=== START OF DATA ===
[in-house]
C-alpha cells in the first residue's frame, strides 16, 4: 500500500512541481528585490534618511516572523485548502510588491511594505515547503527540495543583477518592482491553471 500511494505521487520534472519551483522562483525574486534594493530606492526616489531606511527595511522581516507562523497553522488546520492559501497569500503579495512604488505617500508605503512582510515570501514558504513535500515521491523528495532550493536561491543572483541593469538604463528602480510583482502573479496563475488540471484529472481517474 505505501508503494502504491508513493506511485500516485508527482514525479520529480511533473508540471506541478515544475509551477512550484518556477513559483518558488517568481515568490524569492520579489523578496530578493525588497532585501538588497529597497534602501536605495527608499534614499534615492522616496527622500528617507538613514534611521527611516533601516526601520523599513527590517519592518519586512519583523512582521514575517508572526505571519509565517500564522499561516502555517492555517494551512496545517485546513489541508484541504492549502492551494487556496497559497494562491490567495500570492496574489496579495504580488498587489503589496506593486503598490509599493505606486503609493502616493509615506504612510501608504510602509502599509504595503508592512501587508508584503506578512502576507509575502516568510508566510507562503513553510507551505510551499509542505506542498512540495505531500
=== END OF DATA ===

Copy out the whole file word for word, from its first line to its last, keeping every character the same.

[in-house]
C-alpha cells in the first residue's frame, strides 16, 4: 500500500512541481528585490534618511516572523485548502510588491511594505515547503527540495543583477518592482491553471 500511494505521487520534472519551483522562483525574486534594493530606492526616489531606511527595511522581516507562523497553522488546520492559501497569500503579495512604488505617500508605503512582510515570501514558504513535500515521491523528495532550493536561491543572483541593469538604463528602480510583482502573479496563475488540471484529472481517474 505505501508503494502504491508513493506511485500516485508527482514525479520529480511533473508540471506541478515544475509551477512550484518556477513559483518558488517568481515568490524569492520579489523578496530578493525588497532585501538588497529597497534602501536605495527608499534614499534615492522616496527622500528617507538613514534611521527611516533601516526601520523599513527590517519592518519586512519583523512582521514575517508572526505571519509565517500564522499561516502555517492555517494551512496545517485546513489541508484541504492549502492551494487556496497559497494562491490567495500570492496574489496579495504580488498587489503589496506593486503598490509599493505606486503609493502616493509615506504612510501608504510602509502599509504595503508592512501587508508584503506578512502576507509575502516568510508566510507562503513553510507551505510551499509542505506542498512540495505531500